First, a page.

On the Importance of Juneteenth

Editorial StaffJune 16, 20222min

In recognition of Juneteenth, we share a message from Alison P. Williams, vice president for equity and inclusion:

On Saturday, June 18, Middletown will have a Juneteenth celebration in Smith Park. Wesleyan’s Office for Equity & Inclusion is a Gold sponsor of this event. We invite everyone to come out and celebrate with us.

Juneteenth is also known as Emancipation Day, Freedom Day, Jubilee Day, Juneteenth Independence Day, and Black Independence Day.  It marks the date when, on June 19, 1865, Major General Gordon Granger arrived in Galveston, TX, and announced the end of the Civil War and the end of slavery.  The Emancipation Proclamation, issued by President Abraham Lincoln, had legally freed slaves in Texas on January 1, 1863, almost 2½ years earlier. Even after the general order, some slave masters withheld the information from their enslaved Black people, holding them captive through at least one more harvest season. Thus, Juneteenth became a symbolic date representing African American freedom.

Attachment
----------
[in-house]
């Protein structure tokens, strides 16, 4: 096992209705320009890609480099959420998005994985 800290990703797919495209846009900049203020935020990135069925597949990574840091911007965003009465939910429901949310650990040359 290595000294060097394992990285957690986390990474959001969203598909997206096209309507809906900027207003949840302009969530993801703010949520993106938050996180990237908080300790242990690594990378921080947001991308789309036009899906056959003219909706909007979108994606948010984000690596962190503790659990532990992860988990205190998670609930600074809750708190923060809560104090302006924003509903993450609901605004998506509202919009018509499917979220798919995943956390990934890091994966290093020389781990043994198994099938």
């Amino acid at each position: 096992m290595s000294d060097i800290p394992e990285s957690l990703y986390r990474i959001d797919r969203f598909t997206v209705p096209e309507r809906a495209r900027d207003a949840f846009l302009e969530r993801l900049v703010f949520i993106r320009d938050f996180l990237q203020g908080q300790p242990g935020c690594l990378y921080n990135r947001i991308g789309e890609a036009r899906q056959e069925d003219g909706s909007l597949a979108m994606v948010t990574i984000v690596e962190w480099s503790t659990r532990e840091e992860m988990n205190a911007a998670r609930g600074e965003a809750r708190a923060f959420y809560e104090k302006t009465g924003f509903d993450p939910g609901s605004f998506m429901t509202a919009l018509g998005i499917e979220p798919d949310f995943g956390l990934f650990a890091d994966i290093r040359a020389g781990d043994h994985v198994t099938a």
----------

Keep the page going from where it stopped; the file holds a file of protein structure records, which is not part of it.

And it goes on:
Juneteenth is a time when we can reflect on the painful mistakes of our nation’s past and work towards racial reconciliation, honoring the day as a time for healing, learning and taking action. Many families honor the day by hosting a reading of the Emancipation Proclamation. It is also a time when we celebrate the significant contributions of African Americans to every aspect of American culture.

Wesleyan’s Office for Equity & Inclusion provides leadership and guidance to address systemic inequities for all members of the Wesleyan community. Our culture of inquiry approach to enhancing the educational living and learning experience is designed to promote a healthy, thriving campus climate and a community of excellence predicated on respect for others.